MOGADISHU, Somalia: The annual Muslim pilgrimage to Makkah is a time for celebration, not least among Somalia’s livestock herders and traders who export millions of livestock to feed pilgrims.
But this year coronavirus restrictions mean the Hajj is a small, largely Saudi affair, and Somalia’s economy is suffering.
“Business is bad,” said Yahye Hassan, who works in the capital Mogadishu’s largest livestock market where the pandemic has suppressed trade.
“The effect of coronavirus is apparent,” said Hassan. “The Arab countries are not in need of animals from Somalia, and the nomadic people who would bring the livestock to town for trading are reluctant due to the fear of infection.”
“There is a major decrease in demand,” confirmed Nur Hassan, another Mogadishu-based livestock trader, who said the shortage of domestic and foreign buyers was catastrophic, while supply had also seen a dip as herders stay away.
The Hajj, which began last week, is mandatory for all Muslims who are physically and financially able to undertake at least once in their lifetime and involves pilgrimage to the holy city of Makkah and its Grand Mosque.
But this year Saudi authorities have restricted the Hajj to those already inside the country — fewer than 10,000 domestic pilgrims are expected, compared with the 2 million mostly foreign visitors who attended last year.
Saudi demand accounts for nearly two-thirds of Somalia’s annual livestock exports, according to the World Bank, which reports that more than 5 million sheep, goats, camels and cattle were shipped northwards from Somali ports through the Gulf of Aden and the Red Sea to Saudi Arabia in 2015.
Exports are predicted to be sliced in half this year, primarily due to COVID-19 travel restrictions.
“The Hajj cancelation has massive implications on the lives and livelihoods of the Somali population,” said Ahmed Khalif, Somalia country director at the Action Against Hunger charity, adding that livestock accounts for around 60 percent of household income in the largely rural country.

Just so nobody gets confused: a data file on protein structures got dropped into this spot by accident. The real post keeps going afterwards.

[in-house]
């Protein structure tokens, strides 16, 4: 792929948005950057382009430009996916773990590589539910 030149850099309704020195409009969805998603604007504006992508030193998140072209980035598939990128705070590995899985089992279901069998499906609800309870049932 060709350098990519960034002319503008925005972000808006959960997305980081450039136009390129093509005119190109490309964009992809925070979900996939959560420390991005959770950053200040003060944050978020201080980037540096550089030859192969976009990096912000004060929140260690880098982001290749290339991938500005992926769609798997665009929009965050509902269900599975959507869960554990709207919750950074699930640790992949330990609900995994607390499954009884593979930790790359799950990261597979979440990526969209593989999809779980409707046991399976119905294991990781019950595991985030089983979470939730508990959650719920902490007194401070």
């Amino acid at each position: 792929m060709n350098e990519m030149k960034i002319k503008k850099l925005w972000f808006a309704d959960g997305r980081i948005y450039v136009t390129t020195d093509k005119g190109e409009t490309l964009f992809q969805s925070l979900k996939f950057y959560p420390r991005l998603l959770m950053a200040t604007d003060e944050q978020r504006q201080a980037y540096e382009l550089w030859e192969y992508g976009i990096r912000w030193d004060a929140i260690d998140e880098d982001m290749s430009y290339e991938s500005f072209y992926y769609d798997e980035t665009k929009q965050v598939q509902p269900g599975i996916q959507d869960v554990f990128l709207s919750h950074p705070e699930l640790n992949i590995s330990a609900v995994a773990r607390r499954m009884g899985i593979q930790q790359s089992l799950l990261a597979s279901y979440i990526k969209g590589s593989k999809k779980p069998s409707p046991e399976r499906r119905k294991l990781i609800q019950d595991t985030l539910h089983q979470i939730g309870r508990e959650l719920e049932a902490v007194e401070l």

“It is a blow to the Somali pastoralist households particularly, who heavily survive on livestock exports to Saudi.”
Up to three-quarters of Somalia’s export earnings come from livestock, said Khalif, making the foreign sale of animals a crucial lifeline for Somalia’s economy.
The annual Hajj is normally a reliable boom time for herders, but not this year.
“The livestock exports happen all through the year, but the majority — 70 percent of live animals — happen during this Hajj season,” said Khalif.
The evaporation of exports has meant an oversupply in local markets where prices have dropped dramatically, with camels going for $500, half their usual price, according to Khalif.
Good news for a relatively small number of well-off consumers, but a disaster for the majority of livestock-keepers who rely on sales to buy food, pay back debts and cover basics such as school fees.
Making matters even worse, keeping animals for longer than expected is a drain on limited resources, said Isse Muse Mohamed, a livestock trader in the port town of Eyl, who warned of “widespread effects” for the economy.
“Keeping hundreds of goats and sheep for an extra year will obviously incur costs, including the salary of the keepers,” he said. “This is a real crisis.”
Falling incomes, increasing costs and the loss of the Hajj market are hitting owners such as Adow Ganey, in the southern town of Hudur.
“When the family wants cash for necessary items, like sugar and clothing, we used to take one or two goats to the market,” he said, “but this year things have changed: we have to sell more goats to get the cash we need.”
For some of Somalia’s livestock herders and traders, already assailed by decades of conflict and political instability, ever tighter cycles of drought and an ongoing locust plague, the cancelation of the Hajj may be the straw that breaks the camel’s back.
“We have never seen such a situation,” said Abdqadar Hashi, a livestock exporter in the city of Hargeisa. “It’s affecting everybody.”